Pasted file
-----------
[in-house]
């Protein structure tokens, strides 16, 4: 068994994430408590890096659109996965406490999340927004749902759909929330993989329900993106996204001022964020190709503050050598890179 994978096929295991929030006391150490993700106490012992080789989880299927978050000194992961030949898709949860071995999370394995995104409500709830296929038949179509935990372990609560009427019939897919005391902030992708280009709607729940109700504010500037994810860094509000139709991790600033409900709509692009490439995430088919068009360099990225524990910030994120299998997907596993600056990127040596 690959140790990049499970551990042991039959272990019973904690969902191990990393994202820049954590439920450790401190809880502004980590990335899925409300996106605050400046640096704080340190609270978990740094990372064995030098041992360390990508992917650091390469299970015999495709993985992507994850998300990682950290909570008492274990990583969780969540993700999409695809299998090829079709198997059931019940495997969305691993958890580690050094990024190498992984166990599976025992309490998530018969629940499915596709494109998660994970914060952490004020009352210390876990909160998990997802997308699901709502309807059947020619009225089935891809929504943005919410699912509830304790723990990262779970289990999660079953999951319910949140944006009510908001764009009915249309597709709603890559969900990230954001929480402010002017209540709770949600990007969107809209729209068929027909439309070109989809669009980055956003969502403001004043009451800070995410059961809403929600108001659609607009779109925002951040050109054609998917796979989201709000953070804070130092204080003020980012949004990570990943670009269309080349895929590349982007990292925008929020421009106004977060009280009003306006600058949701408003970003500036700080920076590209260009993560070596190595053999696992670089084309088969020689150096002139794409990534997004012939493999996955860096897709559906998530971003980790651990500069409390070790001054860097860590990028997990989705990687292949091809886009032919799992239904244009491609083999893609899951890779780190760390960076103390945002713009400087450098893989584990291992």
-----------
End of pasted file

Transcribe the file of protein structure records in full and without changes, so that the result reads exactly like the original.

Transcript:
[in-house]
């Protein structure tokens, strides 16, 4: 068994994430408590890096659109996965406490999340927004749902759909929330993989329900993106996204001022964020190709503050050598890179 994978096929295991929030006391150490993700106490012992080789989880299927978050000194992961030949898709949860071995999370394995995104409500709830296929038949179509935990372990609560009427019939897919005391902030992708280009709607729940109700504010500037994810860094509000139709991790600033409900709509692009490439995430088919068009360099990225524990910030994120299998997907596993600056990127040596 690959140790990049499970551990042991039959272990019973904690969902191990990393994202820049954590439920450790401190809880502004980590990335899925409300996106605050400046640096704080340190609270978990740094990372064995030098041992360390990508992917650091390469299970015999495709993985992507994850998300990682950290909570008492274990990583969780969540993700999409695809299998090829079709198997059931019940495997969305691993958890580690050094990024190498992984166990599976025992309490998530018969629940499915596709494109998660994970914060952490004020009352210390876990909160998990997802997308699901709502309807059947020619009225089935891809929504943005919410699912509830304790723990990262779970289990999660079953999951319910949140944006009510908001764009009915249309597709709603890559969900990230954001929480402010002017209540709770949600990007969107809209729209068929027909439309070109989809669009980055956003969502403001004043009451800070995410059961809403929600108001659609607009779109925002951040050109054609998917796979989201709000953070804070130092204080003020980012949004990570990943670009269309080349895929590349982007990292925008929020421009106004977060009280009003306006600058949701408003970003500036700080920076590209260009993560070596190595053999696992670089084309088969020689150096002139794409990534997004012939493999996955860096897709559906998530971003980790651990500069409390070790001054860097860590990028997990989705990687292949091809886009032919799992239904244009491609083999893609899951890779780190760390960076103390945002713009400087450098893989584990291992």